Spain has been a vine-growing country for so long—millennia, in fact—that it's easy to forget how young many of its most interesting wine regions are. Ribera del Duero is a striking example.
"Up until the 1980s, Ribera was nothing but homemade wines," Pablo Álvarez, owner of Bodegas Vega Sicilia, recalls over lunch in New York. "Only two wineries in the region produced reds for aging: Vega Sicilia and Protos, which was a cooperative at the time."
Vega Sicilia, owned by the Álvarez family since 1982, is an anomaly in the region. Founded in the mid-19th century, it became the best-known, highest-priced wine in Spain.
The estate stood alone, until Alejandro Fernandez roused the surrounding region from its long slumber. His success inventing and selling farm machinery enabled him to establish his own bodega, Pesquera, in 1972, and his willingness to experiment pushed him beyond the light, pale reds common at the time.
In 1982, Fernandez' leadership and Pesquera's success led to the creation of the official Ribera del Duero Denominación de Origen. Only 14 wineries existed there at the time.
Vega Sicilia didn't need the DO and wouldn't accept any regulations that infringed on its established practices. The DO recognized the strength of Vega Sicilia's position and bent to the bodega's needs to bring it into the organization.
"When the DO was founded," Alvarez says, "there were no vineyards between Penafiel [the heart of the historic vineyard region] and Vega Sicilia. They included this section within the DO boundaries only so the region would include us."
When it came to grape varieties, the DO mandated that red wines contain a minimum of 75 percent Tempranillo, the region's dominant variety. (The local clone is known as Tinto Fino or Tinta del País.) But it also authorized Garnacha, Malbec, Merlot and Cabernet Sauvignon—because these grapes were already planted at Vega Sicilia.
Today, Ribera counts 270 wineries and more than 54,000 acres of vines, two-thirds of which have been planted since 1990. However, not all the growth was positive.
"The end of the 1990s up until the crash of 2008 was the worst time for Ribera. The region was dying of success," Alvarez notes wryly. He says wealthy entrepreneurs invested unwisely, too often using poor plant material. Wineries that came in from other regions didn't know the local soils and climate.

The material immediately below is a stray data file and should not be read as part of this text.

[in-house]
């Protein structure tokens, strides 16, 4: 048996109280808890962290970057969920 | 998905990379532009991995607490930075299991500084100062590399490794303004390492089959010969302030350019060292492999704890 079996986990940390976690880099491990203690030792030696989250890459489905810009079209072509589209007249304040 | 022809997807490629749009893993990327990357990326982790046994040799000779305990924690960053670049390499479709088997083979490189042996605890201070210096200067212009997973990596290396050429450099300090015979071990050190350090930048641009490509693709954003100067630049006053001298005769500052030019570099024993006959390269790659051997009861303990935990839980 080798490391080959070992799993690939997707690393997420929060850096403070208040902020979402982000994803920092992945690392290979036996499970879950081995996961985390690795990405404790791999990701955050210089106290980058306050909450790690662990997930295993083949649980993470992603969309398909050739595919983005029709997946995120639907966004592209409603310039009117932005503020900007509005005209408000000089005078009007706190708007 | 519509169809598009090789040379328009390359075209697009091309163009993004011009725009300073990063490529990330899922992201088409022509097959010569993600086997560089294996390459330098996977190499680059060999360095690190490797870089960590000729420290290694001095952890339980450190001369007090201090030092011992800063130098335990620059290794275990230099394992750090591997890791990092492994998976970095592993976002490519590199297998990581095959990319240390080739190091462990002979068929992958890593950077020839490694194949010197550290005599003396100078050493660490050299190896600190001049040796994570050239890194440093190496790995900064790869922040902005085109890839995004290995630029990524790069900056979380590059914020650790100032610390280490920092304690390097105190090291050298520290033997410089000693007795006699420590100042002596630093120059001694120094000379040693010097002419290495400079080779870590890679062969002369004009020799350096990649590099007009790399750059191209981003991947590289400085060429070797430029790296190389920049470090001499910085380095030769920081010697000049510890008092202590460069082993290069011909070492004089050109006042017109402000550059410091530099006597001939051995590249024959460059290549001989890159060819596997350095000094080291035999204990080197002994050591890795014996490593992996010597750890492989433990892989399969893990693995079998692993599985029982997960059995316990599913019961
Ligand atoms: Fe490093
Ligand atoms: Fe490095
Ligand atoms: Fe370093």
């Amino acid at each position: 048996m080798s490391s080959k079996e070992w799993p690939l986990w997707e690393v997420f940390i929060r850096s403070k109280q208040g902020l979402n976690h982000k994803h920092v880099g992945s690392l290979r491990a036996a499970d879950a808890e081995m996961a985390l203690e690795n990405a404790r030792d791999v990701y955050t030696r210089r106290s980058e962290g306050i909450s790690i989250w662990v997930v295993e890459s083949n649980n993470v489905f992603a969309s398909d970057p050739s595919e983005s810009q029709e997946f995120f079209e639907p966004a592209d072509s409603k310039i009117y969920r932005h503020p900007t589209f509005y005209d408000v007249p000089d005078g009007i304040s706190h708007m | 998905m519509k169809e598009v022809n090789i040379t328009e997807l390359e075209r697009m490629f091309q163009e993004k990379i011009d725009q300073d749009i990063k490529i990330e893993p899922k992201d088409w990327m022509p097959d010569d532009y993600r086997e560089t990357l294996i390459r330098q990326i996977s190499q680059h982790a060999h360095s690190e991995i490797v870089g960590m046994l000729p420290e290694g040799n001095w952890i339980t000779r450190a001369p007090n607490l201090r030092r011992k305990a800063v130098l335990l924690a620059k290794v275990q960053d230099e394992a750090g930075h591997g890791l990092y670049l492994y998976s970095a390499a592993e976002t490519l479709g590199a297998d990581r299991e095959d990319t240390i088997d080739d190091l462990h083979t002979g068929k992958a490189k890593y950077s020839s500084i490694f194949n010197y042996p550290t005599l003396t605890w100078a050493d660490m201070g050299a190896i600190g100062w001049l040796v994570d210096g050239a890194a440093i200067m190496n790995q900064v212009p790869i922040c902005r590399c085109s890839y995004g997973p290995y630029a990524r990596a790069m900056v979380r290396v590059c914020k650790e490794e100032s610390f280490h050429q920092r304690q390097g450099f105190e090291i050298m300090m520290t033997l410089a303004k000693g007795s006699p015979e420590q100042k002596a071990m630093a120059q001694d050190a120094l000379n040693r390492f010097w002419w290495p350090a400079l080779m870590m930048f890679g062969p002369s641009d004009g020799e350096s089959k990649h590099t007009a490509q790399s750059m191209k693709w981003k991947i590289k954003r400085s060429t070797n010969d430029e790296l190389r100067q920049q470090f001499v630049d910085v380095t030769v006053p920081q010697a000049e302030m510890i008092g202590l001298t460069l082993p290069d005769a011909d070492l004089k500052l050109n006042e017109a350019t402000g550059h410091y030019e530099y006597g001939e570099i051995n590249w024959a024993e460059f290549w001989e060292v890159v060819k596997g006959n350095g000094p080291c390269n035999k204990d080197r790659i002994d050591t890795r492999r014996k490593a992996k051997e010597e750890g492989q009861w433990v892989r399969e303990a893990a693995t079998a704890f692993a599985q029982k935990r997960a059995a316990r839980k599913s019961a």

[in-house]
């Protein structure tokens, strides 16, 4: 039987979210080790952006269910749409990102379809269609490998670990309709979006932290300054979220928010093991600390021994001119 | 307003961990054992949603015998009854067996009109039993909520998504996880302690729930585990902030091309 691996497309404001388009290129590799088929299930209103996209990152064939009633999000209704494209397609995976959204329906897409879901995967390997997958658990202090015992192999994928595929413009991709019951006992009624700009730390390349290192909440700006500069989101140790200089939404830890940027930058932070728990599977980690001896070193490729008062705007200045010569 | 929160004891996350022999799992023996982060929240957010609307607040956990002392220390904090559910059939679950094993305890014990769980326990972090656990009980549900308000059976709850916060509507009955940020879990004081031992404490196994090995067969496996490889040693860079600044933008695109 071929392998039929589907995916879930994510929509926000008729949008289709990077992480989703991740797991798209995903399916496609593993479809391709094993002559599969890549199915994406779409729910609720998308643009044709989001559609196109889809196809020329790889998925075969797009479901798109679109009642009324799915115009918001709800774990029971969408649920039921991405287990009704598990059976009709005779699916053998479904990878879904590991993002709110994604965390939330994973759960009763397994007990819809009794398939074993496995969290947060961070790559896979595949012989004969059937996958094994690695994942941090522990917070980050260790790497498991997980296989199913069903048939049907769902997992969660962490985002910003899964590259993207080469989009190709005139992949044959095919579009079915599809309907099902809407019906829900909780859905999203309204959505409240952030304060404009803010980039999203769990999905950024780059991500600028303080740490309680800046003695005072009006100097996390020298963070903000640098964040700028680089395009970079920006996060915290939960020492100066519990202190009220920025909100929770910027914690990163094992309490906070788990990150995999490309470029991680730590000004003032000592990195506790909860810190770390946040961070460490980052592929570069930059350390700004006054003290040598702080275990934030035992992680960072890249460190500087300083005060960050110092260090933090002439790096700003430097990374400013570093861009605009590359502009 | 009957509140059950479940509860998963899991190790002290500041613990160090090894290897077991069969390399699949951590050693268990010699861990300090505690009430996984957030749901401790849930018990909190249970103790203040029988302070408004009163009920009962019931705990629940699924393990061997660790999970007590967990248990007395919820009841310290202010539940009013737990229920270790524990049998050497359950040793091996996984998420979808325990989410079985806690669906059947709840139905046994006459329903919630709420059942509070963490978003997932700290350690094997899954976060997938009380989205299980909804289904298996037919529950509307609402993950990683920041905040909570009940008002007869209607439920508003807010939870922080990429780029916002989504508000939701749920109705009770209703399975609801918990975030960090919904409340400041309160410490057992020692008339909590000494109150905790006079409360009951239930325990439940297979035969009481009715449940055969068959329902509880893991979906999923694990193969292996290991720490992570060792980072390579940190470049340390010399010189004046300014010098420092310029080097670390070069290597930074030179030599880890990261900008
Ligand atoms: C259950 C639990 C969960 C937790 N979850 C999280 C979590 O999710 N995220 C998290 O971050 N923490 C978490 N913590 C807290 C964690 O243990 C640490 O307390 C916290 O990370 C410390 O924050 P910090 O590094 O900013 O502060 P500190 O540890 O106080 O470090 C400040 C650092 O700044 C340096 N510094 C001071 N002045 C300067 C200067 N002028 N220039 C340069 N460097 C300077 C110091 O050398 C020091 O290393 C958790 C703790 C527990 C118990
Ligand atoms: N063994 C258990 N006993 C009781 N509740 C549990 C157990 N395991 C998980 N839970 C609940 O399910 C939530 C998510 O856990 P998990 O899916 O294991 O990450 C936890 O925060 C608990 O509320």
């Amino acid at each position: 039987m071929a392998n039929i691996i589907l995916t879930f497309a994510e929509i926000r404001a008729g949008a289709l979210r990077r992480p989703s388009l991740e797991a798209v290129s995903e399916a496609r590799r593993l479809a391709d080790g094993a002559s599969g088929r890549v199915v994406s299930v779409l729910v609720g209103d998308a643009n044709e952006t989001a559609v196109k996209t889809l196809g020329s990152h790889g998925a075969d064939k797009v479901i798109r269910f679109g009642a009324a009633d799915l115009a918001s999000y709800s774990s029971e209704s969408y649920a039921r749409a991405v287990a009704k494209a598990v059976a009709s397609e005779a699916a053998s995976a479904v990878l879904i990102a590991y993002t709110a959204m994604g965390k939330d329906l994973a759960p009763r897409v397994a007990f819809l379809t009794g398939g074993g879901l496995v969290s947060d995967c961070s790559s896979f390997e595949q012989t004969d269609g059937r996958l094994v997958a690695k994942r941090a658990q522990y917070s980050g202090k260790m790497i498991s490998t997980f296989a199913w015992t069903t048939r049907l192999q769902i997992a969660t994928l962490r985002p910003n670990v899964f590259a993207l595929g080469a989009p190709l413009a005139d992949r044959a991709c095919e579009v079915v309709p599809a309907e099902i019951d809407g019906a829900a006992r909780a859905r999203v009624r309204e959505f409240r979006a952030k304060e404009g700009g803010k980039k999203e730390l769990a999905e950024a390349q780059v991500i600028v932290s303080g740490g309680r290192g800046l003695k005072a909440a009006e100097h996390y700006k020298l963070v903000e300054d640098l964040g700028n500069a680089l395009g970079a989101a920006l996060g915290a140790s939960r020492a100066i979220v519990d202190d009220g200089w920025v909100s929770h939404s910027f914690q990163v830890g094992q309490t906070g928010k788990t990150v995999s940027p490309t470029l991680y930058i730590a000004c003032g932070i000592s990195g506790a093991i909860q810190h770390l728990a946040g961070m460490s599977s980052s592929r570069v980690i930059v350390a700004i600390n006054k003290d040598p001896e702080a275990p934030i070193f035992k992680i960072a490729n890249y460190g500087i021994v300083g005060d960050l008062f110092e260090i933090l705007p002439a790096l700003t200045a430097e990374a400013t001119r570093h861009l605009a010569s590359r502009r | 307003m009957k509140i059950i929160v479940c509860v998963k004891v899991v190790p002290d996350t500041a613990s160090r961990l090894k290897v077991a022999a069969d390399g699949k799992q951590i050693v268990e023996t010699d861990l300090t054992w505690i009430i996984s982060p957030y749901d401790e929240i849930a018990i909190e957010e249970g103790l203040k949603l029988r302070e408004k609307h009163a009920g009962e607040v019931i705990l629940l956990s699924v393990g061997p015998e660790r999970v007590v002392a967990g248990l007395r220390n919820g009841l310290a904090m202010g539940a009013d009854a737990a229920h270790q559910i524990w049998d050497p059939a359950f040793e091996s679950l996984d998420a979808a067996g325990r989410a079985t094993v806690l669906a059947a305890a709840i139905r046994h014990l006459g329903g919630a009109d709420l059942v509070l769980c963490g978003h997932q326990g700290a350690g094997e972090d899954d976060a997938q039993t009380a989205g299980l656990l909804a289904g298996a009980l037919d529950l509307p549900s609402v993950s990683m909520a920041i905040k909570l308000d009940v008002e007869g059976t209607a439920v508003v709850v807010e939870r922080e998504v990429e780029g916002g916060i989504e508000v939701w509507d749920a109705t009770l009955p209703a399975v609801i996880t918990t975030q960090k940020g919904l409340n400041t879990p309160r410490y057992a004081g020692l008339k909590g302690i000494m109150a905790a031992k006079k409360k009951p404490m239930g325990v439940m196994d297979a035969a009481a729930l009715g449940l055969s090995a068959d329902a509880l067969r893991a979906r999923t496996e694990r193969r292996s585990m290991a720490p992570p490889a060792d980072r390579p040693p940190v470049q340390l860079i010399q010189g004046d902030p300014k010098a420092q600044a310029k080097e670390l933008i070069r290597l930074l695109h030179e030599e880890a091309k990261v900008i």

I experienced Ribera's growing pains in my tastings. Some wines were too big, overripe and overoaked; others were too lean, diluted and herbaceous. Too many wines were rushed to market under the "joven" (young) and "roble" (oak-aged) designations, lacking depth and harmony.
But many Ribera releases have been among Spain's most profound and delicious reds. In addition to Vega Sicilia (and the modern-style Alion, its newer sister property), I've been consistently impressed in recent vintages by wines from Aalto, Dominio de Atauta, Emilio Moro, Peter Sisseck's Pingus and Hacienda Monasterio, Pago de los Cappellanes and Los Astrales.
In a major advantage for the region, Ribera's wineries generally own the vineyards that produce their wines, and most are small: 150 of them make less than 9,000 cases, while only 14 make more than 75,000 cases. This keeps the focus on quality and reduces the risk of commercial abuse. Now producers can begin the process of learning what Ribera's terroirs will yield in terms of wine character.
"The important changes happen in the vineyard," Alvarez reflects, "and they take a long time to come to fruition."
Ribera del Duero is fortunate that Vega Sicilia stands as an example and an inspiration. When energy learns from experience, everyone benefits.
Watch these videos to learn more about Ribera del Duero: